Known good fuel trim for driveability analysis
I am putting up this discussion in regards to this post on a fuel trim problem. diag.net/msg/mxin1kqepl… Many years ago I was introduced to fuel trim and graphing scan tools. This information and system has made me more money with driveability diagnostics than any thing else I have ever used. Since this discussion was about a vehicle with the same platform I thought I would take a known good vehicle, give it a FRTD (flat rate test drive) and capture some good information, then explain; how, when, where and why about the captured data.
When it comes to testing vehicle systems, whether it be an electrical system, a brake system, or a driveability problem, I have found the best and most accurate way to do the testing is to do the testing dynamically, in other words, do a test so the car will tell YOU where the problem is and what the problem is. This is why we use a current probe & lab scope and do volt drop tests when working on electrical problems. It is also why you should be using fuel trim data graphs to point out where fuel related and airflow related problems are.
This vehicle is a 2006 Mercury Mountaineer (Ford explorer) with 4.6 power with 156,000 miles on the clock. This is one of my personal vehicles, and has no driveability problems. This is why I used it, since the need for known good data, whether it be a waveform, or scan data. In the shop I also have a 2010 F150 with 4.6 power. There are enough differences in the two vehicles to keep me from using the known good data from the F150. You need to be testing on known good vehicles to really get a feel for the systems and how they work. Vehicles are much more than steel, nuts & bolts.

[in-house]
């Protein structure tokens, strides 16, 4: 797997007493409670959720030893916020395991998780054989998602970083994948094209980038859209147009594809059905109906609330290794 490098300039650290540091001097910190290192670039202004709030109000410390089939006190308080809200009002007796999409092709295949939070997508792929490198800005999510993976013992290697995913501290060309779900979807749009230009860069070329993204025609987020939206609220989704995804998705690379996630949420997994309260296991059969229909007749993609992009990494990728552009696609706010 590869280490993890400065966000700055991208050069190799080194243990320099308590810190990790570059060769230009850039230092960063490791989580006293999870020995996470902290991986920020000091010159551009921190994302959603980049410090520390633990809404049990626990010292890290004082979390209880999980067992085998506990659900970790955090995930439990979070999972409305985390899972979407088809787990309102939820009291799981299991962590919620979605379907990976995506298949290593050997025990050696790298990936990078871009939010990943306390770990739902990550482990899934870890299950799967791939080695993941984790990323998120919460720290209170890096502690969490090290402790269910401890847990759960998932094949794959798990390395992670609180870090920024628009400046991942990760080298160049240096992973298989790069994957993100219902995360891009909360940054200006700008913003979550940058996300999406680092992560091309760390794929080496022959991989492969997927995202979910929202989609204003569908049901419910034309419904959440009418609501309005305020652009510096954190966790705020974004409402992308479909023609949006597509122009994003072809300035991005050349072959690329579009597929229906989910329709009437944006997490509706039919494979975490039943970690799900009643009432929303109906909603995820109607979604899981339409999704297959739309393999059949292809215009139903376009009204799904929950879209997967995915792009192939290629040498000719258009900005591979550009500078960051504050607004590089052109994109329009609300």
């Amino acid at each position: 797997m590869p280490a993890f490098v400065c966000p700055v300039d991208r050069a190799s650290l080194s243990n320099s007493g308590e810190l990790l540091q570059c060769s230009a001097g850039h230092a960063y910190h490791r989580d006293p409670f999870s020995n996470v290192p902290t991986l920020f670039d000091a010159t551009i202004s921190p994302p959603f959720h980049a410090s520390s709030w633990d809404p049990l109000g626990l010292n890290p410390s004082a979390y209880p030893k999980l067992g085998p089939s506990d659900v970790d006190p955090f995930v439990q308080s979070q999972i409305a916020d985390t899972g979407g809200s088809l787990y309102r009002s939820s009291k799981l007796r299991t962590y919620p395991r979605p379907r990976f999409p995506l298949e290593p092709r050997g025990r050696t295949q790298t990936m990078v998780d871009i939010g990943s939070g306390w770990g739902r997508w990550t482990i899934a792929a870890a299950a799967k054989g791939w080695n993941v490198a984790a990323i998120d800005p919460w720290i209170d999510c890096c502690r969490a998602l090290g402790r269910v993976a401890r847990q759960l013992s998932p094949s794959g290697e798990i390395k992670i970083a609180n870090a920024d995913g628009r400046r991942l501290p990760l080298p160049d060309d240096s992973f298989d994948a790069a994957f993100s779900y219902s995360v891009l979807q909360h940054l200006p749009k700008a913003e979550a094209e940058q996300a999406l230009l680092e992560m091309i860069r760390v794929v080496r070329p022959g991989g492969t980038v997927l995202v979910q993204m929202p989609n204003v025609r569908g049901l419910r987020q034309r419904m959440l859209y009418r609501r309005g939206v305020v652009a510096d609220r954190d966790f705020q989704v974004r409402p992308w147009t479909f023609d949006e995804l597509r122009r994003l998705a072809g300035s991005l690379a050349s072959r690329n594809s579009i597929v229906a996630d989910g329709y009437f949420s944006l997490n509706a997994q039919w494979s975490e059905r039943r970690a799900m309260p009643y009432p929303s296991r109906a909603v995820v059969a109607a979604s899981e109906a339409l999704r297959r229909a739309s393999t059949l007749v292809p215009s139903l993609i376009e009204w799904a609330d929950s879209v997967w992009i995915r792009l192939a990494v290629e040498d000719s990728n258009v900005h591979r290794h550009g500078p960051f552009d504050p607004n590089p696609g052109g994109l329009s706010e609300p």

I have driven the vehicle until the engine is warmed up, don't expect a cold vehicle to react the same way to fuel trims as a warmed up on will. My FRTD route is one mile out on a crooked road with less than 1/4 mile of straight road. I drive every vehicle on the same road when it comes to capturing my data.
When it comes to this kind of work, I have my favorite scan tools. Most times on a Ford vehicle I will use my IDS, although for simplicity for this post, I used my Snap on tool, and uploaded and edited the captured data with Snap On Shop Stream Connect. Since the Snap on tool does not give me all the needed pids on the enhanced side, I have used OBD2 generic data. This data is a little slow, although it will serve for this discussion.
diag.net/file/fnukiisvh… I have made some notations on the picture. This data is taken over the one mile test drive, but then I can go back and look over the whole capture to see if anything jumps out. In this case, I am interested in the MAF data at engine idle. Since this is a 4.6 engine, I want to see very close to 4.6 G/S of air at idle, with all electrical loads off, the engine at operating speed and the transmission in either park or neutral. In this case, the data is spot on. What I am looking for is to get an idea if the MAF is reporting correctly at idle. If perchance it is NOT, then I can take a glance over at the oxygen sensor voltage, and fuel trim data to give me a good idea about the air flow. If perchance I see what looks like correct air flow at idle and the trims are not correct, then there is always the oxygen sensor data to examine.